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‘Samsung is not a luxury brand’


Samsung Electronics, the world&’s largest electronics company, said Thursday it was not targeting high-end consumers, but the mass market.

“Samsung is not a luxury brand, but one that is trying to deliver affordable premium values to the masses,” said Kim Hyun-seok, president of Samsung&’s TV business unit, at a media conference in Seoul for the launch of the 2015 super-ultrahigh-definition TV lineup.

He further explained that the production of “masstige” (a portmanteau of mass and prestige) products is the best solution for the tech giant to meet the demands of consumers and keep the sales of its premium TVs at around 30 per cent of its entire lineup.

Kim also promised that Samsung would top the world&’s TV market for the 10th straight year this year.

The new SUHD TVs, with a display size of between 55 and 88 inches, are 2.5 times brighter than UHD TVs and can display colors 64 times richer than average TVs, according to the tech giant.

For enhanced picture quality, the company put a nanocrystal panel, often called the quantum dot backlight, on a liquid crystal display and installed an SUHD Re-mastering Engine on the products to express a higher contrast level.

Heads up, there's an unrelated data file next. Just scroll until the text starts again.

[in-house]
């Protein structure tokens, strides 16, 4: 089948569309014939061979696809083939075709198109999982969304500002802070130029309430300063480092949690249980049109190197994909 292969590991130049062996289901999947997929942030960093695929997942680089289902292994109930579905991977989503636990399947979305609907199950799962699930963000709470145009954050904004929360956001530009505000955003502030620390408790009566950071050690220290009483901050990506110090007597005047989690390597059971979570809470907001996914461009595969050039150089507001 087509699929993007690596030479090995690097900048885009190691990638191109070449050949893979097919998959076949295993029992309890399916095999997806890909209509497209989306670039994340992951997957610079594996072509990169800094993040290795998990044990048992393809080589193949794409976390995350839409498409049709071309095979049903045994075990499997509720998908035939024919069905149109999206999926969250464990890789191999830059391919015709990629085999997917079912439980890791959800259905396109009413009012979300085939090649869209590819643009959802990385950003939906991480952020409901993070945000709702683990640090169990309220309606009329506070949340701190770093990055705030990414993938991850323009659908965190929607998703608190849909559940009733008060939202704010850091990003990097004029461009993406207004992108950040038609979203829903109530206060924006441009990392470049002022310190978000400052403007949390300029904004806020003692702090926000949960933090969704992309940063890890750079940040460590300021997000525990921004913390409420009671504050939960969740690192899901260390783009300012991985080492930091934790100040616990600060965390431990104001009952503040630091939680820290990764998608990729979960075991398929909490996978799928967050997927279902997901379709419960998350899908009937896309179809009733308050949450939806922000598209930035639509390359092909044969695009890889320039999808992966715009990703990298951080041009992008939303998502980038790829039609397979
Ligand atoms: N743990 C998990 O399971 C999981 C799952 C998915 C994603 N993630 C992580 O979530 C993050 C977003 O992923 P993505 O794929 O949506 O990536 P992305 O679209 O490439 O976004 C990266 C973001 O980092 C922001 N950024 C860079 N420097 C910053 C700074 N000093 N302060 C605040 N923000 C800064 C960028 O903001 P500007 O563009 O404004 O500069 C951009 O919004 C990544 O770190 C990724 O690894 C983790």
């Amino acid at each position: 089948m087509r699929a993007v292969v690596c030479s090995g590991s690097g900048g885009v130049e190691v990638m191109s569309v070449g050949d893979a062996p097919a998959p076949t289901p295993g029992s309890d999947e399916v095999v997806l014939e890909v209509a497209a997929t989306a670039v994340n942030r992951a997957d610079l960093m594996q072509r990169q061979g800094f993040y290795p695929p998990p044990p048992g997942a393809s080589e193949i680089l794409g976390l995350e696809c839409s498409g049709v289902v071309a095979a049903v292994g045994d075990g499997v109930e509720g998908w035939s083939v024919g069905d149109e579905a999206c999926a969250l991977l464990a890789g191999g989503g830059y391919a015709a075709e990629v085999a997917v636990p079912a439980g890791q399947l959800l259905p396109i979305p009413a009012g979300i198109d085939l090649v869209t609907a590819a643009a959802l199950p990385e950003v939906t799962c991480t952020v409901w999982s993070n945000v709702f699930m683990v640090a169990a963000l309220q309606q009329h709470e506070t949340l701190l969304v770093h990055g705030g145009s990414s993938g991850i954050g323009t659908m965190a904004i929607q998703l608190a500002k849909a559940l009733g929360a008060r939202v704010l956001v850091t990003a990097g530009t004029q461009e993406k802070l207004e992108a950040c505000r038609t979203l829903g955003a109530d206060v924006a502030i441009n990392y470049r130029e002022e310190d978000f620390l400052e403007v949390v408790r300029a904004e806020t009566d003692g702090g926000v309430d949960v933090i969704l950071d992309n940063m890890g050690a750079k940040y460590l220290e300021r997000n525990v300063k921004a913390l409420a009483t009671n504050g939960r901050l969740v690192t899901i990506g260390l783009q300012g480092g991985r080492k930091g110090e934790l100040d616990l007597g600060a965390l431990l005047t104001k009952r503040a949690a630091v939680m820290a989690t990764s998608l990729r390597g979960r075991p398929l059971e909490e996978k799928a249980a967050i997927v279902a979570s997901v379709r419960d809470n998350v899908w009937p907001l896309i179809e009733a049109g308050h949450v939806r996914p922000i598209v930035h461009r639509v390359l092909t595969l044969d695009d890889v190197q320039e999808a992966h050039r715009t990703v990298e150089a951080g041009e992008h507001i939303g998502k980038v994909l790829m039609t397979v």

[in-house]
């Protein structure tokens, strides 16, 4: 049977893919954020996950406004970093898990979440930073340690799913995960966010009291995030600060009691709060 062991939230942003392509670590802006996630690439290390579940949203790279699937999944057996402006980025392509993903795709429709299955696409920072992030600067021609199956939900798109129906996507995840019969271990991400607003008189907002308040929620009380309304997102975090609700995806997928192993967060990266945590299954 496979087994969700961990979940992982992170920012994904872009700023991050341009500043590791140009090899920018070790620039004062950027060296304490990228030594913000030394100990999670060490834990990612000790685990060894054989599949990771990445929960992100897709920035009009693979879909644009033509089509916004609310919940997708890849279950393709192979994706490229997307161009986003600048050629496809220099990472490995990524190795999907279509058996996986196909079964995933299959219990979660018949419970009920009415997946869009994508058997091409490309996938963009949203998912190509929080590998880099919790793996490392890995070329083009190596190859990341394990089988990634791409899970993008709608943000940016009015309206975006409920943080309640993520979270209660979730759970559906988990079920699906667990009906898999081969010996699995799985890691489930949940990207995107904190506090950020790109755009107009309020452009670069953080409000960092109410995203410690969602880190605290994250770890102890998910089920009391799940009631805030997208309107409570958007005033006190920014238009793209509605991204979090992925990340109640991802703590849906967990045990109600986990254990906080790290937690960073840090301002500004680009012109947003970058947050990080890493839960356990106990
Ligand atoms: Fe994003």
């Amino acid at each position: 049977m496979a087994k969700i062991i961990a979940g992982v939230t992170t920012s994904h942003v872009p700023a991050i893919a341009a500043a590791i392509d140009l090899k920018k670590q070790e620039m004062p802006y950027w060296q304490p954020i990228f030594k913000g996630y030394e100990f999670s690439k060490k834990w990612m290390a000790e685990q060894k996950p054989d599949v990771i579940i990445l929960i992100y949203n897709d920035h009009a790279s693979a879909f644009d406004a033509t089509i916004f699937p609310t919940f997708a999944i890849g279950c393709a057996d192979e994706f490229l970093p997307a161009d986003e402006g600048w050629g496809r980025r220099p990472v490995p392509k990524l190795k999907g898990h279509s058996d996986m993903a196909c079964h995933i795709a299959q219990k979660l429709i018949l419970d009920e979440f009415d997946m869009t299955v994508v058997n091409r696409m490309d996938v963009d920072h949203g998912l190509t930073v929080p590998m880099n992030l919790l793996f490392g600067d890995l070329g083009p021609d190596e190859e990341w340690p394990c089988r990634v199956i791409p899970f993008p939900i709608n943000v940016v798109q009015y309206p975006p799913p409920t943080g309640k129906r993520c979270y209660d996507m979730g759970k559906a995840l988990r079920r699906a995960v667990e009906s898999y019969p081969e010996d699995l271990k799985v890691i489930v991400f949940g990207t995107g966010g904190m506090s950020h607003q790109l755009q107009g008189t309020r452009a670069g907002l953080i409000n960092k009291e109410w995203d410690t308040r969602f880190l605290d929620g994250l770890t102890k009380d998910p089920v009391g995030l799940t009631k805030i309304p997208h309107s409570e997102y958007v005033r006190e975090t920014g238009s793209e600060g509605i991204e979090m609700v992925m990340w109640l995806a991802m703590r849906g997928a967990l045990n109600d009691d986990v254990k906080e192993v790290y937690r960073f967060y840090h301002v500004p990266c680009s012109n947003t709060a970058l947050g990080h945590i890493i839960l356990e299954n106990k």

An official at the launch event also emphasized the improved design of the new flagship TVs, including a brushed and chamfered bezel and black metal on the back.

A Samsung top executive said at the Thursday event that the Korean firm would no longer have Google&’s Android operating system mounted on its TVs, reiterating Samsung&’s drive for its own Tizen OS.

“Samsung will completely ditch the Android OS from our products,” said Han Jong-hee, executive vice president of Samsung Electronics’ TV business unit.

His statement came as Samsung is pushing to use its own operating system Tizen for all its digital gadgets.

Samsung is also trying to wean itself from Google by rolling out the Tizen-based Z1 in some global markets including India, but the market response has been lukewarm so far.